Giulia: One thing for a brand to take into consideration is how engaged the audience is and also the sentiment of the conversation that is happening. If the engagement is negative, it is less likely the brand would let the community self regulate. It would be helpful for the brand to interject with a single source of truth to help navigate the conversation. There is no one-size-fits-all approach; one of the key aspects of effective community management is assessing situations on a case-by-case basis!

What are common risks involved in managing a social media community and how should companies mitigate them?

James: Online trolls are one of the most prevalent threats. Setting up moderation filters to restrict phrases you don't want showing on your platform, which you can do automatically or manually, is one way to mitigate this. This will automatically conceal any information on your profile that contains those phrases.

Another danger is providing your customers with inaccurate information about the brand. It is critical for a brand to be open and honest about what it offers and sells.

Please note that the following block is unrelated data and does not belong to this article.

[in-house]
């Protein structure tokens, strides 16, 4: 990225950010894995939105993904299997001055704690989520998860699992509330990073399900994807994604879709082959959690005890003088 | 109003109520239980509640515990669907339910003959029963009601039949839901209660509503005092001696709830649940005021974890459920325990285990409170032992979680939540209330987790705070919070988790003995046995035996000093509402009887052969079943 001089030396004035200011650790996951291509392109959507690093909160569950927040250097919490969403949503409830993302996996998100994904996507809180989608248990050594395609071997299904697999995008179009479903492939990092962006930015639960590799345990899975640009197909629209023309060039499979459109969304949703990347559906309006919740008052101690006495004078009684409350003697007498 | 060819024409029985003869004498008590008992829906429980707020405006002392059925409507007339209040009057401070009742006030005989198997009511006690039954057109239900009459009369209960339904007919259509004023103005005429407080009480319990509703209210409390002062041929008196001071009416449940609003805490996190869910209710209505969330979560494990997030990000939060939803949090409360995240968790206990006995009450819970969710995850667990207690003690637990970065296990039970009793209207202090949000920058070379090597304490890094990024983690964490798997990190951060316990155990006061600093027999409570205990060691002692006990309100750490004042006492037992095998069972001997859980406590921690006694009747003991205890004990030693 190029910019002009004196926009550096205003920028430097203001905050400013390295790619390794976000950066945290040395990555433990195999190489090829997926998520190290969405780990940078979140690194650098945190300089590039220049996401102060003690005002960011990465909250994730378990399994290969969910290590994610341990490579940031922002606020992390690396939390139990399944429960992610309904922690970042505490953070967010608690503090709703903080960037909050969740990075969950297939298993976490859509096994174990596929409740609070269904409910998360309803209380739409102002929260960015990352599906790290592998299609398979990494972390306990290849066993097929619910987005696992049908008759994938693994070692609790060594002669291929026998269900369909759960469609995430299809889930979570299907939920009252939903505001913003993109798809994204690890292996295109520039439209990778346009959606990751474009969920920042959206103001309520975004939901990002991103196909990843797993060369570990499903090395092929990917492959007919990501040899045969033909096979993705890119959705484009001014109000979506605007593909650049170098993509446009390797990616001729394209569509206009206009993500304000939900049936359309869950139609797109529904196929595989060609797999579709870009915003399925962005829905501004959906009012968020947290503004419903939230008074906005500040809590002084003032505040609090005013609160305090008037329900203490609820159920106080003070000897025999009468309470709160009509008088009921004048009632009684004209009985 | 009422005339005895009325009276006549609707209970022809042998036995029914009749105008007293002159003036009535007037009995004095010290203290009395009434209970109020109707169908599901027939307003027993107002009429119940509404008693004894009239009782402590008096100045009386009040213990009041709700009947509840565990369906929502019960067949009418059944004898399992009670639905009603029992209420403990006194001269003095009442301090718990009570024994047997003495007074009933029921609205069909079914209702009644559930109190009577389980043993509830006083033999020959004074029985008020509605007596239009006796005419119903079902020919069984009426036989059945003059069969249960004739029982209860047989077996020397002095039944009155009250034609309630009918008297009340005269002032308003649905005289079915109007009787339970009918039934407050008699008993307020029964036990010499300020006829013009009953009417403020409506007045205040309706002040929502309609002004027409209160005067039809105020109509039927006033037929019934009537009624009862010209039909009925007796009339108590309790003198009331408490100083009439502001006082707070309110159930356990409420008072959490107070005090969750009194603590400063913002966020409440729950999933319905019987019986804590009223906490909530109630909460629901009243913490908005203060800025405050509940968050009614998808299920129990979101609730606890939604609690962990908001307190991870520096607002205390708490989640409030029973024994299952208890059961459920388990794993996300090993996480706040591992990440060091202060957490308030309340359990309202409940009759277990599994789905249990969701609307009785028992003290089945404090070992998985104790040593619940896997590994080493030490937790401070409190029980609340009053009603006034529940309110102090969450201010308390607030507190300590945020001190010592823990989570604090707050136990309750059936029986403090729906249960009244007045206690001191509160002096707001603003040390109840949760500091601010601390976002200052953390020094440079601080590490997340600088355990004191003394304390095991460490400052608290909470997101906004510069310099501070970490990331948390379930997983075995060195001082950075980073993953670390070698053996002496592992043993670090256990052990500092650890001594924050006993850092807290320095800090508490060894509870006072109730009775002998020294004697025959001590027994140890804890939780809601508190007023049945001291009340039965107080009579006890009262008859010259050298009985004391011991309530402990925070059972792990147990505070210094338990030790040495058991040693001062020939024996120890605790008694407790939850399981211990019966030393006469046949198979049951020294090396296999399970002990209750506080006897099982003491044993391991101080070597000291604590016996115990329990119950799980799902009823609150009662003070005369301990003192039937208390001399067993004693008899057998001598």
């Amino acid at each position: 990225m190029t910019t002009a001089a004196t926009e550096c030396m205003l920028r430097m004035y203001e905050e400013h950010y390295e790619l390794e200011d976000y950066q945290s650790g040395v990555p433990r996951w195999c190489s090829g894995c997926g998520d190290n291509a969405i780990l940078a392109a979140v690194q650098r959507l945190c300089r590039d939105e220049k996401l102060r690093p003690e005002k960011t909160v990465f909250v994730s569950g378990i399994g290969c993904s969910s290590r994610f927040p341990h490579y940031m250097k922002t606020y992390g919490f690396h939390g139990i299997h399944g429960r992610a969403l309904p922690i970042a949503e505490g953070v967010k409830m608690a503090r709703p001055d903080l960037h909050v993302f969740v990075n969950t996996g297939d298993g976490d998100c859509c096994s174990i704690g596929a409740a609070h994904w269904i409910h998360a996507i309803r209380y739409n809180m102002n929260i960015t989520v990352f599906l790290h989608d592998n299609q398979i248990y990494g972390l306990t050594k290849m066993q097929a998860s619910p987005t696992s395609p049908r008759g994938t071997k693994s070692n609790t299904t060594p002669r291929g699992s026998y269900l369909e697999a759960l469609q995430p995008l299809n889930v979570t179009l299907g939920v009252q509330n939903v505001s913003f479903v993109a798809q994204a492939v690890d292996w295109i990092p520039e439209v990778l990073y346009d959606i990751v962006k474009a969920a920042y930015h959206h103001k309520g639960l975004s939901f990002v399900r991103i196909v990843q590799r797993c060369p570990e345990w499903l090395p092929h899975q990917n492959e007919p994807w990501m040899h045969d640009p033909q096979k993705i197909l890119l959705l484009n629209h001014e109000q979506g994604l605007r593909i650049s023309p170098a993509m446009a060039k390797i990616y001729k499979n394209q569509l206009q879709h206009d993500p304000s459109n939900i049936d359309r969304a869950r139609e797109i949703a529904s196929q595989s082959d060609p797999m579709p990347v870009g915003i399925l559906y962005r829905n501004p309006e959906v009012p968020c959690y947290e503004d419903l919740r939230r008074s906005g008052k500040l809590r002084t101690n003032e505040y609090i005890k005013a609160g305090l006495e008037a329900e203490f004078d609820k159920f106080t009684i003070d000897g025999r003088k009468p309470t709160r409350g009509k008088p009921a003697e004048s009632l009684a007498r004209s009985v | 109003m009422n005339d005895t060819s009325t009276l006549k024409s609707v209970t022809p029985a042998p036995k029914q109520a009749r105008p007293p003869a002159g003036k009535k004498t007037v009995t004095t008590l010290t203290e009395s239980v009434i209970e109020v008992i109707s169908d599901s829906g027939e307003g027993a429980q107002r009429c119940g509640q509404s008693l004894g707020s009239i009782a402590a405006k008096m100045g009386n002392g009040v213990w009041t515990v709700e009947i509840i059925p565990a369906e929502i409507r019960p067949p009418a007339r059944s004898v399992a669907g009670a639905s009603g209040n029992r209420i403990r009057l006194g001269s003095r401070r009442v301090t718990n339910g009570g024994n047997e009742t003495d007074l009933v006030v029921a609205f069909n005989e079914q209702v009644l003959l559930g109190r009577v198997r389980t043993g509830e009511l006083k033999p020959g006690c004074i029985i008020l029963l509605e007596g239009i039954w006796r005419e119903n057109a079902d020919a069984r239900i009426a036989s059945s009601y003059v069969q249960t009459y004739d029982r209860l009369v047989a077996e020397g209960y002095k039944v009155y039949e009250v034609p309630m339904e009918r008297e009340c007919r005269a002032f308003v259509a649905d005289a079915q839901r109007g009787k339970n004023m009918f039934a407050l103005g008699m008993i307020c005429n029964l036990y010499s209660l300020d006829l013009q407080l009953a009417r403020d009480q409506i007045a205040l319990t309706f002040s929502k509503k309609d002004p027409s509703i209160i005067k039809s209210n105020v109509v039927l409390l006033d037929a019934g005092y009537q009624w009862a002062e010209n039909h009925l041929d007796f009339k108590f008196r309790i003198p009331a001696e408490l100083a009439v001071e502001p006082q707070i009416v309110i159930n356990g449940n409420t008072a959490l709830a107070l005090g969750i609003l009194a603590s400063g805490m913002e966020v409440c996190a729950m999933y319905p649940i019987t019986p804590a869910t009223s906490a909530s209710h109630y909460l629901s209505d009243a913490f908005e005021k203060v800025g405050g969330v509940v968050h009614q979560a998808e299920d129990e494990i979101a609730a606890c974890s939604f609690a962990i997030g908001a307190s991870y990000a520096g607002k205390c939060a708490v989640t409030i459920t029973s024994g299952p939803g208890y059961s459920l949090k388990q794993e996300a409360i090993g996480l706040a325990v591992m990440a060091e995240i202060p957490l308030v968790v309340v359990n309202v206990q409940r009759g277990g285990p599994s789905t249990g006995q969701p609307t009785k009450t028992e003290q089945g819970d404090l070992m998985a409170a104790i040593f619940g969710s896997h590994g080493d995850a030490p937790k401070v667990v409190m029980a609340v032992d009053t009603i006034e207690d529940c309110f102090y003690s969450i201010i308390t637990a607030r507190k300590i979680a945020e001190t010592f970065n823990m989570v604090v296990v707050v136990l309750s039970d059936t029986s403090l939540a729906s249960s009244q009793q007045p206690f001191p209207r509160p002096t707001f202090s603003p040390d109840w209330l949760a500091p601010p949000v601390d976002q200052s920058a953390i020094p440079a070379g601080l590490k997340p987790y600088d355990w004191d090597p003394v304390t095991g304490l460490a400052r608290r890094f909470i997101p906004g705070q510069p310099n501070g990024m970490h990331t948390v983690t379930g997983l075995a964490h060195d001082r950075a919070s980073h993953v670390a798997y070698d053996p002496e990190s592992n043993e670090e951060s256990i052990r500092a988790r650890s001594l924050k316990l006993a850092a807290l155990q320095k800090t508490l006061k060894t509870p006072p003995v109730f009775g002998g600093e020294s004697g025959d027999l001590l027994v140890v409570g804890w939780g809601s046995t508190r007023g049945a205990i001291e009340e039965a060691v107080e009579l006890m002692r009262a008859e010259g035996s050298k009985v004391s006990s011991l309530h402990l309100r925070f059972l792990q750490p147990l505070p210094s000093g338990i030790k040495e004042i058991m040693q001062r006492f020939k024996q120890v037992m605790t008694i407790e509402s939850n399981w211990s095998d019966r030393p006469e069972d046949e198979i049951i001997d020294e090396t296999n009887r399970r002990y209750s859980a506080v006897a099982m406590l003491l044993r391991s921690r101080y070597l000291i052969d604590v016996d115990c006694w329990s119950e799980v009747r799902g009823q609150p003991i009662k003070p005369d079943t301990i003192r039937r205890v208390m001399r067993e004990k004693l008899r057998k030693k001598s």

Giulia: It's all about examining your community management standards on a regular basis, as well as the community’s sentiment, and continually optimising. It's not just about establishing a framework that will be used for a long time; it's about ongoing assessment of the community’s needs and alignment to your brand objectives.

A community management checklist for every social media strategy:

Ultimately, having a strong community management strategy will protect your brand and its reputation.

1. Have a plan and be prepared: all brands can go through a “bad reputation” moment. Make sure you have a plan in place so your brand can react quickly and appropriately.

2. Let your audience engage but don’t forget your guidelines! Know when enough is enough. Take action if necessary, moderate certain terms and control those trolls - remember, deleting a post should be a last resort.

3. Be transparent and honest: No customer likes to be lied to. Don’t promote something you can’t offer to your customers or clients. Honesty and authenticity helps to build a strong, engaged community so people know they can trust you.

If you are faced by a potential crisis online, seek counsel early on.